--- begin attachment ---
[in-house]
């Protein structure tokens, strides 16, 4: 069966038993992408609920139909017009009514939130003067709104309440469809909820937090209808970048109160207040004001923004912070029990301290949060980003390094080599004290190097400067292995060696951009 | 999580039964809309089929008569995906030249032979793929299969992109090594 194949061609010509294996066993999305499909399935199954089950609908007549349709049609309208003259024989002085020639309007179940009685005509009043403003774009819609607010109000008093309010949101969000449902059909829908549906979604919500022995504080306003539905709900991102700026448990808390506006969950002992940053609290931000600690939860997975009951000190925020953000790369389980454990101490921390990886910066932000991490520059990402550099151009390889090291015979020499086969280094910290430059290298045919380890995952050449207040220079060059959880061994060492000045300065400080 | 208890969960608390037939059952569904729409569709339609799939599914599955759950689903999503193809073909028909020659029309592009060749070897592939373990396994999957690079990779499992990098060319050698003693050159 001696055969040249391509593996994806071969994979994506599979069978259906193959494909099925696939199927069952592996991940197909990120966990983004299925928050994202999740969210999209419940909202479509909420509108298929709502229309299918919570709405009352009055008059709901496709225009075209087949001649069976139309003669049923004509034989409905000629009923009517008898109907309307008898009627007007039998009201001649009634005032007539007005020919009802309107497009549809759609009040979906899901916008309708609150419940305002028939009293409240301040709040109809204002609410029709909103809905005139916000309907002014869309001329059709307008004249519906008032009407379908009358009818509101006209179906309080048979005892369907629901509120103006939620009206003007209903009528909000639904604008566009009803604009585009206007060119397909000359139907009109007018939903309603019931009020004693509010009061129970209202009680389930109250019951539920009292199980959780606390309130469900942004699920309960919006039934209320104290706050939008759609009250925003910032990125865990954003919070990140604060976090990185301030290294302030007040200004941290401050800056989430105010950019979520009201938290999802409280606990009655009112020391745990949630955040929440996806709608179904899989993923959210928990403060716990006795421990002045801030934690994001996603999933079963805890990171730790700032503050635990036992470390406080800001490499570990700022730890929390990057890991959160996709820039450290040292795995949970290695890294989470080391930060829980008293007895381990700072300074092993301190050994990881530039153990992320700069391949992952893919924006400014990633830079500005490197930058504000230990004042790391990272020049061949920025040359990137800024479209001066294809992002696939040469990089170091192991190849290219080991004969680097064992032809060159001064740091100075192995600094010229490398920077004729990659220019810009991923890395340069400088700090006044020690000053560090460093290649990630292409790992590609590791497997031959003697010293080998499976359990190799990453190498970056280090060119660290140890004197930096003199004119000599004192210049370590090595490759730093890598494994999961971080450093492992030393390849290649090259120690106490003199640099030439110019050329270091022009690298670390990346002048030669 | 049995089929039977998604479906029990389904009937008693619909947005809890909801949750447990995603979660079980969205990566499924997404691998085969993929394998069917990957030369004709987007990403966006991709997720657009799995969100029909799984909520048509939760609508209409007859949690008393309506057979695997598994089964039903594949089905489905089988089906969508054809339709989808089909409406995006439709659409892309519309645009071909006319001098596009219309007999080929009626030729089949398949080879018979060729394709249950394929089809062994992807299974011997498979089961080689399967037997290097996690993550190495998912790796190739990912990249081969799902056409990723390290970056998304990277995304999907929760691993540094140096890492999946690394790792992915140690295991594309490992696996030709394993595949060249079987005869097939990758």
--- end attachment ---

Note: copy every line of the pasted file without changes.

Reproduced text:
[in-house]
């Protein structure tokens, strides 16, 4: 069966038993992408609920139909017009009514939130003067709104309440469809909820937090209808970048109160207040004001923004912070029990301290949060980003390094080599004290190097400067292995060696951009 | 999580039964809309089929008569995906030249032979793929299969992109090594 194949061609010509294996066993999305499909399935199954089950609908007549349709049609309208003259024989002085020639309007179940009685005509009043403003774009819609607010109000008093309010949101969000449902059909829908549906979604919500022995504080306003539905709900991102700026448990808390506006969950002992940053609290931000600690939860997975009951000190925020953000790369389980454990101490921390990886910066932000991490520059990402550099151009390889090291015979020499086969280094910290430059290298045919380890995952050449207040220079060059959880061994060492000045300065400080 | 208890969960608390037939059952569904729409569709339609799939599914599955759950689903999503193809073909028909020659029309592009060749070897592939373990396994999957690079990779499992990098060319050698003693050159 001696055969040249391509593996994806071969994979994506599979069978259906193959494909099925696939199927069952592996991940197909990120966990983004299925928050994202999740969210999209419940909202479509909420509108298929709502229309299918919570709405009352009055008059709901496709225009075209087949001649069976139309003669049923004509034989409905000629009923009517008898109907309307008898009627007007039998009201001649009634005032007539007005020919009802309107497009549809759609009040979906899901916008309708609150419940305002028939009293409240301040709040109809204002609410029709909103809905005139916000309907002014869309001329059709307008004249519906008032009407379908009358009818509101006209179906309080048979005892369907629901509120103006939620009206003007209903009528909000639904604008566009009803604009585009206007060119397909000359139907009109007018939903309603019931009020004693509010009061129970209202009680389930109250019951539920009292199980959780606390309130469900942004699920309960919006039934209320104290706050939008759609009250925003910032990125865990954003919070990140604060976090990185301030290294302030007040200004941290401050800056989430105010950019979520009201938290999802409280606990009655009112020391745990949630955040929440996806709608179904899989993923959210928990403060716990006795421990002045801030934690994001996603999933079963805890990171730790700032503050635990036992470390406080800001490499570990700022730890929390990057890991959160996709820039450290040292795995949970290695890294989470080391930060829980008293007895381990700072300074092993301190050994990881530039153990992320700069391949992952893919924006400014990633830079500005490197930058504000230990004042790391990272020049061949920025040359990137800024479209001066294809992002696939040469990089170091192991190849290219080991004969680097064992032809060159001064740091100075192995600094010229490398920077004729990659220019810009991923890395340069400088700090006044020690000053560090460093290649990630292409790992590609590791497997031959003697010293080998499976359990190799990453190498970056280090060119660290140890004197930096003199004119000599004192210049370590090595490759730093890598494994999961971080450093492992030393390849290649090259120690106490003199640099030439110019050329270091022009690298670390990346002048030669 | 049995089929039977998604479906029990389904009937008693619909947005809890909801949750447990995603979660079980969205990566499924997404691998085969993929394998069917990957030369004709987007990403966006991709997720657009799995969100029909799984909520048509939760609508209409007859949690008393309506057979695997598994089964039903594949089905489905089988089906969508054809339709989808089909409406995006439709659409892309519309645009071909006319001098596009219309007999080929009626030729089949398949080879018979060729394709249950394929089809062994992807299974011997498979089961080689399967037997290097996690993550190495998912790796190739990912990249081969799902056409990723390290970056998304990277995304999907929760691993540094140096890492999946690394790792992915140690295991594309490992696996030709394993595949060249079987005869097939990758």